This year, for example, x-ray phase-contrast CT is being highlighted along with its magician-like ability to detail soft-tissue structures that mere photons couldn’t seem to generate before. Researchers are developing algorithms to extract phase image information more efficiently as well, such as a phase-stepping procedure to efficiently extract signals.
Other quantitative CT techniques are gaining prominence, too. An investigational photon-counting CT scanner has recently taken up residence at the Mayo Clinic in Rochester, MN, opening the door to scans that can highlight a single very specific material. Not incidentally, the new scanner has generated a number of studies for this year’s RSNA 2015 meeting, including one presentation on a special iterative reconstruction technique that removes the extra image noise that photon counting adds.
Lung cancer screening with CT is always a big draw at the meeting. A new study from the Netherlands looks at improving the nodule risk-classification schemes such as Lung-RADS with morphological information. Researchers from Boston ponder how lung cancer screening has changed at top academic centers in just two short years. Another study looks at how many people never come back after their first CT scan — and why. Finally, investigators from Japan put contrast-enhanced dual-energy CT (DECT) head to head with PET/CT to distinguish benign from malignant lung nodules.
In the heart, spectral CT is being combined with biomarkers in a bid to determine the composition of coronary artery plaque and to see if it’s possible to predict which lesions are prone to rupture.
In pancreatic cancer, researchers are measuring treatment response based on iodine uptake, not just tumor volume changes, in dual-energy CT.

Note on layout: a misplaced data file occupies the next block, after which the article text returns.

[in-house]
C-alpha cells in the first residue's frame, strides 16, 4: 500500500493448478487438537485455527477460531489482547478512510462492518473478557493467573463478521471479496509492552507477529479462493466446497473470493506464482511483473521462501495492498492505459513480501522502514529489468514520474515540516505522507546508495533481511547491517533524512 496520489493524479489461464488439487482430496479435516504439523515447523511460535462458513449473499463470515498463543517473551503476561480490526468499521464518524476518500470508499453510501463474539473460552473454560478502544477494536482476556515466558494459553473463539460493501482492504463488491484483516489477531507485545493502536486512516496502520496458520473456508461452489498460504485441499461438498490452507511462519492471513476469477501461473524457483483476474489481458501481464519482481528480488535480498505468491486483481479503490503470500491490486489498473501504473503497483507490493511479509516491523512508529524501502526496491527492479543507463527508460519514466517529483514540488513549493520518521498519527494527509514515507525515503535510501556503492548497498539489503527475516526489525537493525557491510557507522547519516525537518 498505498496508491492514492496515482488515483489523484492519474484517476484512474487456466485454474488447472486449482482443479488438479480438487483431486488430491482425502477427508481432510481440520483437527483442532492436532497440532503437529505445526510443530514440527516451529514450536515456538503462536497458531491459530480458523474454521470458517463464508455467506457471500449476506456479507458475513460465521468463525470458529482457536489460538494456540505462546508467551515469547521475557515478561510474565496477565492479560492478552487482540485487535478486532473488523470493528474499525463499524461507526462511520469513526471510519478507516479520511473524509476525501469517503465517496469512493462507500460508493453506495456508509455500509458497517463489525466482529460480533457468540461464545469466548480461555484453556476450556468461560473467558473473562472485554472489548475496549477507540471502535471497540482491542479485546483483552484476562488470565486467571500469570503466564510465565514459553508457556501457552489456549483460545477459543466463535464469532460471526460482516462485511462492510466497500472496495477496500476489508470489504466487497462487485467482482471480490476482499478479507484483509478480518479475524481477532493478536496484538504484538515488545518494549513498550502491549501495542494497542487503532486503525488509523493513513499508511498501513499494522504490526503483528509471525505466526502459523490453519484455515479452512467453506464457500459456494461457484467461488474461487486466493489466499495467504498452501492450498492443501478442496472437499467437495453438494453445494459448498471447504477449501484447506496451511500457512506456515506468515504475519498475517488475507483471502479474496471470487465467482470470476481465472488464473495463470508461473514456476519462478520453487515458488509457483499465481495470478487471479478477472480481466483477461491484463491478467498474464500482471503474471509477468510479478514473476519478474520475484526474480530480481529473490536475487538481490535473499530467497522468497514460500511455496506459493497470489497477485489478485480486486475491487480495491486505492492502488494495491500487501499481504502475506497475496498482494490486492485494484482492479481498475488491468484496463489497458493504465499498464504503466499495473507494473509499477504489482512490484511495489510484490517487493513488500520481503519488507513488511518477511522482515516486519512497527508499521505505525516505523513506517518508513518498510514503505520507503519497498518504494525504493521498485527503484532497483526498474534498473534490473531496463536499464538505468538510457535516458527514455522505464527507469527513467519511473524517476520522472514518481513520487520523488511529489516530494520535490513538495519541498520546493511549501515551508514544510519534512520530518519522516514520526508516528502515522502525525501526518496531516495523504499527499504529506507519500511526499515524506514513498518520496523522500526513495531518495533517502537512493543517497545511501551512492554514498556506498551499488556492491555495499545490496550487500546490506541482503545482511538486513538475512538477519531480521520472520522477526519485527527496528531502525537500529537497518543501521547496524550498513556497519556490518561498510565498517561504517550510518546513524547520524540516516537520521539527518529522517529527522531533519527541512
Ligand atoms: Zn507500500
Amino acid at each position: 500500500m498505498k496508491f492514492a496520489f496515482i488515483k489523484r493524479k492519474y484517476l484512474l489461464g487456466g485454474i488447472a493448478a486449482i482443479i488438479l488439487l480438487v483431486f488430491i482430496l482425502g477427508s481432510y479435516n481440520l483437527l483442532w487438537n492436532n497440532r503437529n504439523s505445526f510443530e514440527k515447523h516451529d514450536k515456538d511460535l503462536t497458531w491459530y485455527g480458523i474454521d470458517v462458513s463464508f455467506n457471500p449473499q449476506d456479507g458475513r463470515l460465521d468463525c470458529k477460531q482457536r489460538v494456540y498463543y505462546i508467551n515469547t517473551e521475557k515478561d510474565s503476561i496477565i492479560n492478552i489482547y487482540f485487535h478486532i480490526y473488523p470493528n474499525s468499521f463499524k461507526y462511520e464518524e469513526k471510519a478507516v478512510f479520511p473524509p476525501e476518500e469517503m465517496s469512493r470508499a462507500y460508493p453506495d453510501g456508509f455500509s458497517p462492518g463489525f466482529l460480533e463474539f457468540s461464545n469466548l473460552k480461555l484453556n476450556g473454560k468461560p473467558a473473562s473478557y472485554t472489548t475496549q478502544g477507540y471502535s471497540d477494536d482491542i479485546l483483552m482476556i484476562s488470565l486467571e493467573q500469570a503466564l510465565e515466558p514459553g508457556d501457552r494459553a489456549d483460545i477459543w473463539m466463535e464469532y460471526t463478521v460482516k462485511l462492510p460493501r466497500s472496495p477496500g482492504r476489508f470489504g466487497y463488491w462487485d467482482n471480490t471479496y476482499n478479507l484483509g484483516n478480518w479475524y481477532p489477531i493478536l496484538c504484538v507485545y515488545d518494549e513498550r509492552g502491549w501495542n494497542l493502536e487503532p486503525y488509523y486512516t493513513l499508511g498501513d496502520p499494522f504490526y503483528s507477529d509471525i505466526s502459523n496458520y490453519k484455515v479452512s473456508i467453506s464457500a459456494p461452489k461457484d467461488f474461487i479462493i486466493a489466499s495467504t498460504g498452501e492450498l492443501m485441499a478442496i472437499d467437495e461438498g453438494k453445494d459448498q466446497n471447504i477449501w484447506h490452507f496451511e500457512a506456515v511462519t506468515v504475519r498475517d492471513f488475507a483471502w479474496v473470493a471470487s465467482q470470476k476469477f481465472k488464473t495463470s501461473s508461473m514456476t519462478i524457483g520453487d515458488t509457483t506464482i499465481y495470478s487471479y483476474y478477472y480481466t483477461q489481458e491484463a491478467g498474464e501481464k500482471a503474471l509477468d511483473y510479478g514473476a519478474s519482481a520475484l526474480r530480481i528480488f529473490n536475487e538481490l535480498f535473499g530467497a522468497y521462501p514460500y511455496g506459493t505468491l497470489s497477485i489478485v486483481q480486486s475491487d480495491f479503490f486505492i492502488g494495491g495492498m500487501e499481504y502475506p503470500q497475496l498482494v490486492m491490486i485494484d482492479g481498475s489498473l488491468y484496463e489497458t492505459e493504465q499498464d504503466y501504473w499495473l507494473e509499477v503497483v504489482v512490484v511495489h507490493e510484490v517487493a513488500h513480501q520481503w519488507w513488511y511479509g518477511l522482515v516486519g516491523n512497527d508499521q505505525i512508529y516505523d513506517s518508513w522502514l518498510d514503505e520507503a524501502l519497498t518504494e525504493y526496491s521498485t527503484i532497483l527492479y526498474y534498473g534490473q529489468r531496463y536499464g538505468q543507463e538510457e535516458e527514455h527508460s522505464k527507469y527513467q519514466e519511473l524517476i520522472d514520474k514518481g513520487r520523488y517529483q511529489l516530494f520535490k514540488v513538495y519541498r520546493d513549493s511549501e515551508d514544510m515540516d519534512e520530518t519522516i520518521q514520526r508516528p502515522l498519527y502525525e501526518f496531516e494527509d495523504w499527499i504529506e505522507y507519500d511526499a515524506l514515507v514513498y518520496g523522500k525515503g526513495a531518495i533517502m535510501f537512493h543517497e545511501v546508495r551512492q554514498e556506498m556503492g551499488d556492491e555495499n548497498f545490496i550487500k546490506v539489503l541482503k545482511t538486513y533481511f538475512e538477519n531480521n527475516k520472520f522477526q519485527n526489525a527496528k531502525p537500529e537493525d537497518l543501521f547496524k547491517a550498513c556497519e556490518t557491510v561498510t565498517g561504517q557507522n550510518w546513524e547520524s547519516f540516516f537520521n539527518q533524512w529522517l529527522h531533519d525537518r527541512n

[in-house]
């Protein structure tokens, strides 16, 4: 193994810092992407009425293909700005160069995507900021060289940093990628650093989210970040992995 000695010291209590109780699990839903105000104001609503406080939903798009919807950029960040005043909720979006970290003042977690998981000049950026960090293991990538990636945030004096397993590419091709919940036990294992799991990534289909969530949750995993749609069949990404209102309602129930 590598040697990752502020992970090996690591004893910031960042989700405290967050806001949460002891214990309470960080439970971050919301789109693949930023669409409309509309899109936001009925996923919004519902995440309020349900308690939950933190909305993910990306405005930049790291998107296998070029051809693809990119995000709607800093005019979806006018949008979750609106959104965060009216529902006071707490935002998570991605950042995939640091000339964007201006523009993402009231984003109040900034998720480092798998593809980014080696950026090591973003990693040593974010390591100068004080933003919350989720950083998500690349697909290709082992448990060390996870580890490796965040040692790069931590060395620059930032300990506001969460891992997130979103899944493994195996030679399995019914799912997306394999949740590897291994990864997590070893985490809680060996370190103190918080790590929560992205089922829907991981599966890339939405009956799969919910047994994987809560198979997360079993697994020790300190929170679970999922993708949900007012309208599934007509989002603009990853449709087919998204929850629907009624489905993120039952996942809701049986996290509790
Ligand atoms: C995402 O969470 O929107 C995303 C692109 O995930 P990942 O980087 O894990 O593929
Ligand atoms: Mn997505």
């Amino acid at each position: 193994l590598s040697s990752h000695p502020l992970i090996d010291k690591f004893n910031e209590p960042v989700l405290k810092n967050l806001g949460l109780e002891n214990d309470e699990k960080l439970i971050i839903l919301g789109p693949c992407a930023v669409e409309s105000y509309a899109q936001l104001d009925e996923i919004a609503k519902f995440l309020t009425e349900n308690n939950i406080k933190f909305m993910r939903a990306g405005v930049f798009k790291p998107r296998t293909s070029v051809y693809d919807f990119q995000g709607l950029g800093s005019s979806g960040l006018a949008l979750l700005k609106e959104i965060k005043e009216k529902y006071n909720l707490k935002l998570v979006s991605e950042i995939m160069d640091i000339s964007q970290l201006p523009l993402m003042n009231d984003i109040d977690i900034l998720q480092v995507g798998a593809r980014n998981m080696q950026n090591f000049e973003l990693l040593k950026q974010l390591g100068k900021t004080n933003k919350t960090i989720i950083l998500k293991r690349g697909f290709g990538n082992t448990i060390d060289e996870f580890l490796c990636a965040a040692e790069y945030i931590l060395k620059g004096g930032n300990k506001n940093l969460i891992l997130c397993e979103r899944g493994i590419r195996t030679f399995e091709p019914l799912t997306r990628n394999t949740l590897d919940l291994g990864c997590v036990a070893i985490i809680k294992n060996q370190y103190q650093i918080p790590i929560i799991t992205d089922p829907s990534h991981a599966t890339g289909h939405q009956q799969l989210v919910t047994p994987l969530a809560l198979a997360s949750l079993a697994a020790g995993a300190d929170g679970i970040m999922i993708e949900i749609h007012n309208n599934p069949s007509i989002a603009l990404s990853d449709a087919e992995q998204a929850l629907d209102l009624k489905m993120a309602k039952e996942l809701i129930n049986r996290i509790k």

Another group is using material decomposition CT to distinguish myriad lung abnormalities, while a third group applied a material decomposition algorithm to distinguish hemorrhage from calcifications in small hyperdensities commonly seen on admission CT in stroke patients.
Throughout the body, iterative reconstruction keeps improving its performance in the task of minimizing dose and maximizing image quality in everything from radiofrequency ablation for atrial fibrillation to characterizing hepatic metastases with ever-smaller radiation doses.
Speaking of radiation, size-specific dose estimates have become the dose-optimization method of choice. But do these dose estimates work with tube current modulation? Find out in a CT physics scientific session.
Among the many general topics to be explored at RSNA 2015, Dr. Max Wintermark from Stanford University leads a discussion on stroke triage.
And radiology luminary Dr. James Thrall from Massachusetts General Hospital in Boston ties it all in a bow with his plenary talk on Tuesday afternoon on the future of radiology — i.e., the peril and the promise poised to unfold before us.
To view RSNA’s complete listing of abstracts for this year’s scientific and educational program, click here.
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